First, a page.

Taco-seasoned ground meat, served over rice, has become incredibly popular in Japanese kitchens. So where did it come from?
A couple years ago, in chef Shinobu Namae’s serene subterranean kitchen at L’Effervescence, a Michelin two-starred restaurant in Tokyo, I found myself celebrating Taco Tuesday with an Okinawan neoclassic dish.
This wasn’t my first staff meal. I had the chance to sit down to many while working double shifts at a chicken wing place in Boston during college—usually featuring teriyaki tenders and a plastic quart container of ice water—and as a photographer at NYC’s Per Se, where we ate a rendition of Thomas Keller’s double-fried Ad Hoc chicken.
No matter what’s on the table, all staff meals have a similar makeup—be it a dishwasher cooking his family’s secret recipe or a sous chef trying to use up excess vegetables to make room in the walk-in. It’s sustenance for before, or after, the long shift ahead. Staff meal at L’Effervescence was no different. That day, the crew was having what they called tacoraisu, or taco rice. Somehow, despite being thousands of miles removed from my hometown of Croton-on-Hudson, the dish evoked weeknight meals I ate growing up outside of New York City. A thick and tangy meat sauce resembled a soul-satisfying tomato-based Bolognese, but this one was redolent of store-bought Tex-Mex taco seasoning packets, a zesty blend of earthy and slightly spicy warming spices.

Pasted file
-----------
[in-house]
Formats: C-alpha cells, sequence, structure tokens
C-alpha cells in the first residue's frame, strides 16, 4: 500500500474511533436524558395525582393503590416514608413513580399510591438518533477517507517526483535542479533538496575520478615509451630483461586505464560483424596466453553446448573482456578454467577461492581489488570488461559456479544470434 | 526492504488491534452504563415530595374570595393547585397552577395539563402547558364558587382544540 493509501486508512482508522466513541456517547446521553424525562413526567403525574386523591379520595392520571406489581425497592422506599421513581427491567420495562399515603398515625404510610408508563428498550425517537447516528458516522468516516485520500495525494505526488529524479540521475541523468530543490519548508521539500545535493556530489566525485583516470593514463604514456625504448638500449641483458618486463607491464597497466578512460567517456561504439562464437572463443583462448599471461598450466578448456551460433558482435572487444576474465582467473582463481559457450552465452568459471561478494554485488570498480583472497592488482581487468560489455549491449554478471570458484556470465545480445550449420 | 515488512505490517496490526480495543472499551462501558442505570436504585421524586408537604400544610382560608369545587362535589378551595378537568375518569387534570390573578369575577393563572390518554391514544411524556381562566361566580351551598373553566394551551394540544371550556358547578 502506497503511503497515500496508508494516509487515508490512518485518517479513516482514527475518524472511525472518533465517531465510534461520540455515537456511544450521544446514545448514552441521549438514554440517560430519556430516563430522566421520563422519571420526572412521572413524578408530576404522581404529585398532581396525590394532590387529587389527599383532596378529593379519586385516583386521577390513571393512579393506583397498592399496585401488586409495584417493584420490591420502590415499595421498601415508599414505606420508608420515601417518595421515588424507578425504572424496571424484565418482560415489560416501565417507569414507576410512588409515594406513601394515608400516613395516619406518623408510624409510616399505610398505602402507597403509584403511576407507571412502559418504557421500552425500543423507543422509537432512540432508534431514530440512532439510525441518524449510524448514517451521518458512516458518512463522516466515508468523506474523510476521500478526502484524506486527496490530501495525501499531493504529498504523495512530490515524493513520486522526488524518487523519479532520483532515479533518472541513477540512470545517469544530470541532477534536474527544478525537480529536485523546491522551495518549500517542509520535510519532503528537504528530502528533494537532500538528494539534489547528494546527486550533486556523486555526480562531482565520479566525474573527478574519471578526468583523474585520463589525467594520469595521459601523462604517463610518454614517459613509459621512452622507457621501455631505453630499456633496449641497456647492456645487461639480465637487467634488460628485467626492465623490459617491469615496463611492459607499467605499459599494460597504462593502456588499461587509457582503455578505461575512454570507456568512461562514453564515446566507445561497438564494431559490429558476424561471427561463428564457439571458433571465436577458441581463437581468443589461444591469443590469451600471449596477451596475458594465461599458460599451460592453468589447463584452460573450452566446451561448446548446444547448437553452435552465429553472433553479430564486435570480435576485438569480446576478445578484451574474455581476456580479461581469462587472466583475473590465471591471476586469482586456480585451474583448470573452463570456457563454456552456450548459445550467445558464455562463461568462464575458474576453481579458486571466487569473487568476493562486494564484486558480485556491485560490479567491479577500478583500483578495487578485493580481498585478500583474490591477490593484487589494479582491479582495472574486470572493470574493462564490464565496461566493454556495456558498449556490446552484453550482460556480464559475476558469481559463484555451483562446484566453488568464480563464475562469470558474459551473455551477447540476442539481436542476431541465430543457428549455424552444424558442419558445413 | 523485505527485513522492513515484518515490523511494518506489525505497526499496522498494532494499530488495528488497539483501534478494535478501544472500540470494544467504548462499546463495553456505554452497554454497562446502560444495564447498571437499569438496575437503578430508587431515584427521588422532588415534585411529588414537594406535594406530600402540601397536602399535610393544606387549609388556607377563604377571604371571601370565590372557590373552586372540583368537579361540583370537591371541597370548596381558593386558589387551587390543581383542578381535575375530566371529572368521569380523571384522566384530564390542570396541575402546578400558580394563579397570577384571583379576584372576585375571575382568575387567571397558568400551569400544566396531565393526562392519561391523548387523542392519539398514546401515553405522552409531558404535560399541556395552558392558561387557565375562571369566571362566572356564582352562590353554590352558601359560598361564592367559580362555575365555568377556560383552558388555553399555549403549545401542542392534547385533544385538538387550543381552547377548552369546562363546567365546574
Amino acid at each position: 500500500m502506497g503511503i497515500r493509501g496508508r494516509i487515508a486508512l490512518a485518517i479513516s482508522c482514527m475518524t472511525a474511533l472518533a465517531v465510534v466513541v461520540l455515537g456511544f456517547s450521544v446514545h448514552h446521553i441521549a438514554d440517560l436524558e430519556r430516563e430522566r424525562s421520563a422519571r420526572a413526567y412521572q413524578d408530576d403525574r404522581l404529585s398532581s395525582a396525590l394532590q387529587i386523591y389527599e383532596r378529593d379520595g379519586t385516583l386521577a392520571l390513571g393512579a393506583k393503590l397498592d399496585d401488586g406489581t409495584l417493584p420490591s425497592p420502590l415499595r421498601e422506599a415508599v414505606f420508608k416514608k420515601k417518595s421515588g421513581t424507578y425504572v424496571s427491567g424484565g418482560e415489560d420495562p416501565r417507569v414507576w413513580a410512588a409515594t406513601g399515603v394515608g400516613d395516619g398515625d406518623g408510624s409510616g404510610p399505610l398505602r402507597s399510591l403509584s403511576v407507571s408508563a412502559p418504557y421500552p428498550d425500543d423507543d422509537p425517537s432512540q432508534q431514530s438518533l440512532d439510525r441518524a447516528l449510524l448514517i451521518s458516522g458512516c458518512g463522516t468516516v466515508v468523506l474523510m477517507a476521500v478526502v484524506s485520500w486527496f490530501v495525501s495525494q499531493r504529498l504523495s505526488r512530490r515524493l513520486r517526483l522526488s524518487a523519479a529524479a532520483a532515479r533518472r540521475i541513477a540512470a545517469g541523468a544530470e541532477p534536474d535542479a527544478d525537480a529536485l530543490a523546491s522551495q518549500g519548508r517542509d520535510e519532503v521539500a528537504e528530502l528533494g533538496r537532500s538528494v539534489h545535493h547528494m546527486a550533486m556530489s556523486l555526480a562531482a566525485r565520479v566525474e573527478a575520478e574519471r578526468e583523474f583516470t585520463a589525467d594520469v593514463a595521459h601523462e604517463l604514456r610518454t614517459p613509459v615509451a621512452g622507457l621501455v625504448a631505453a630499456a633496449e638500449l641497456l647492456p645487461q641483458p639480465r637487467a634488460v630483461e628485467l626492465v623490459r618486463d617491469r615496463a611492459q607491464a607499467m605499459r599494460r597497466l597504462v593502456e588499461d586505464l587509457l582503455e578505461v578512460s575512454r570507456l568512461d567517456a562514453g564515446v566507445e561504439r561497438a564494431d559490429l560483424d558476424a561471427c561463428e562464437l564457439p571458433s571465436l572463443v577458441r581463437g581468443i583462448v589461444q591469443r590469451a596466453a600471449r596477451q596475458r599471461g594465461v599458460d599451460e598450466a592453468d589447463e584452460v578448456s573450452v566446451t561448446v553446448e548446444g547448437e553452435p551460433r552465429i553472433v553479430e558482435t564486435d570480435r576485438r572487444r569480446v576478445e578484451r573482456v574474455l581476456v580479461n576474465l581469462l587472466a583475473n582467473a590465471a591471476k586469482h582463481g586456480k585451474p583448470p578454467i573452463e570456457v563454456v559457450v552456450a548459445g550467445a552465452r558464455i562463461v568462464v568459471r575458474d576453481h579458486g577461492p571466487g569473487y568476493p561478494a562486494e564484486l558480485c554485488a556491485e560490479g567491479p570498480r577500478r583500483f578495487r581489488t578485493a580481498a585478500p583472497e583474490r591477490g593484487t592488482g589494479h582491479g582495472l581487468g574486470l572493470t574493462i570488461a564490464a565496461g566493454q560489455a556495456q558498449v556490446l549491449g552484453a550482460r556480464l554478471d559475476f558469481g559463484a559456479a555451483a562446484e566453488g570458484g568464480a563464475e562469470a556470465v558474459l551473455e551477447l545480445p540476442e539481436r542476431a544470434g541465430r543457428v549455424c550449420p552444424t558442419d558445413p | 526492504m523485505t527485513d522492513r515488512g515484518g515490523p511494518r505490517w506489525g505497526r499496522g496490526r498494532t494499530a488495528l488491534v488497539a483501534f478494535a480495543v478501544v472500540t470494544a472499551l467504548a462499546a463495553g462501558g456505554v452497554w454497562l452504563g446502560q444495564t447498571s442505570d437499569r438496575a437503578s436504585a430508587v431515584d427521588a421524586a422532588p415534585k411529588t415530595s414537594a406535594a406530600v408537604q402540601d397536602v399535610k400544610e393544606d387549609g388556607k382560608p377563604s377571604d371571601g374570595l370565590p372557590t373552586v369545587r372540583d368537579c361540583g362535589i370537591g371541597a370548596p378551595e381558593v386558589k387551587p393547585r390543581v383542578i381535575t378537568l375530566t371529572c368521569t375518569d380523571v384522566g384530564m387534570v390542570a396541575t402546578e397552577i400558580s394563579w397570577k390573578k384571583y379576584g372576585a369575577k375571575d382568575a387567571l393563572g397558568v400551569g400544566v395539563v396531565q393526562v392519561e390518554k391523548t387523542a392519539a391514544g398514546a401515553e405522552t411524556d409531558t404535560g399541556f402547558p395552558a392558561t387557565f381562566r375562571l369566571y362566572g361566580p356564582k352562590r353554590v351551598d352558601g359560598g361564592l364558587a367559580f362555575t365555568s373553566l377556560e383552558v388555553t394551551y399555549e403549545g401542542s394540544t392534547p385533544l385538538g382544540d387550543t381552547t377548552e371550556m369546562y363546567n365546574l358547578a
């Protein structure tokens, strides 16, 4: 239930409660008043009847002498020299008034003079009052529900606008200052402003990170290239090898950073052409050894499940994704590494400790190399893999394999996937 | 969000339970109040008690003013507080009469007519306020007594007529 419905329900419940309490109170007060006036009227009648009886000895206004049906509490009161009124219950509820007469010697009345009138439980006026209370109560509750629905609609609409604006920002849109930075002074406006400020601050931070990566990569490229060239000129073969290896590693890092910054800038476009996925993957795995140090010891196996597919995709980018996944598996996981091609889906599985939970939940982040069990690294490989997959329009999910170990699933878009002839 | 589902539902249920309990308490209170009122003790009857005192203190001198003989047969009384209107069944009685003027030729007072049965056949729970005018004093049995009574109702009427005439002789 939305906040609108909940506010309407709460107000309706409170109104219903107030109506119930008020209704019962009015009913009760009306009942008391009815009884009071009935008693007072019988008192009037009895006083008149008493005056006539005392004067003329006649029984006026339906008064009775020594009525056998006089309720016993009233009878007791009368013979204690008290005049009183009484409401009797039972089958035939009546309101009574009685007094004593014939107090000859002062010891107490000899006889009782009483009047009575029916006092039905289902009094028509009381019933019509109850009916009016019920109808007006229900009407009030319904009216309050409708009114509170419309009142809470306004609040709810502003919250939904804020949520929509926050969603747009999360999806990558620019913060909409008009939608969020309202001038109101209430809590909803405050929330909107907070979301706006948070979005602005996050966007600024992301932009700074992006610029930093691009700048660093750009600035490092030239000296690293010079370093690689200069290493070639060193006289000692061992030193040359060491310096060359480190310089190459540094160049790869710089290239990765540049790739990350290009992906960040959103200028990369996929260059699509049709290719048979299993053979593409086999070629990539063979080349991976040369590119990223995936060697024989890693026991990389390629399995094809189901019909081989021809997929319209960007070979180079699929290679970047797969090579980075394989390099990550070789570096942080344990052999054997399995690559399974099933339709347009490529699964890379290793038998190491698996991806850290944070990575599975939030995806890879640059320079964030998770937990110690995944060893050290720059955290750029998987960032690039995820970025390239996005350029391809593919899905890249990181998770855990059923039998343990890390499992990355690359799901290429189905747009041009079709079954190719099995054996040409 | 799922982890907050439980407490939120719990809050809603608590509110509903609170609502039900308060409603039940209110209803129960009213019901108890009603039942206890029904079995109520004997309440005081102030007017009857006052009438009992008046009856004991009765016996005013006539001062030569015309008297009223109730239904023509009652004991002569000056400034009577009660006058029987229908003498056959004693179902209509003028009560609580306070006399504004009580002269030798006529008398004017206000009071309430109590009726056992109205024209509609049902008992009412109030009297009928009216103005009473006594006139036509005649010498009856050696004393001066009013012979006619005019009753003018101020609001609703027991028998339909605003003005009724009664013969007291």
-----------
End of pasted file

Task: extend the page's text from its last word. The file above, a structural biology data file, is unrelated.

Upon my return home to Brooklyn, I couldn’t believe taco-seasoned ground meat was found in Japanese kitchens. How did the seasoning even get to Japan? What was its alleged role in the country’s cultural heritage? I reviewed menu archives and articles to find taco rice was invented in Okinawa after World War II, when the island, 400 miles south of the Japanese mainland, first became home to many G.I. inhabitants from the United States. (To this day, 25,000 U.S. military personnel are still stationed at army bases across Okinawa’s 70-mile-long and 7-mile-wide land mass.) And with it, this new population brought a new set of pantry provisions. But somehow taco rice had found its way off the atoll and into the hearts of many Japanese. I get it: We are the sum of our cumulative eating experiences. But to find a Tex-Mex seasoning packet dumped over sushi rice? That seemed a quantum leap, and I had to know more.
In 1956, an Okinawan chef named Mr. Charlie opened a shop called Charlie’s Tacos in an effort to cater to the island’s new inhabitants. With taco shells made of rice flour, Charlie’s was the first “taco place” in Okinawa serving “Mexican” food, with a concentration on crispy tacos. A number of spots with a similar menu opened in the years after, but it wasn’t until the mid-1980s that Matsuzo Gibo of King Tacos, the contemporary forerunner of taco rice in Japan, introduced his signature dish. Situated a mile away from the main gate of the Marine Corps base Camp Hansen, King Tacos still serves this dish with the usual taco fixings: shredded lettuce, diced tomato, salsa, and shredded cheese, all atop ground beef and perfumed by the usual powdered chili, garlic, onion, dried oregano, and ground cumin. But this taco meat is cooked with Japanese ingredients: soy sauce, mirin, and sake play a role, too.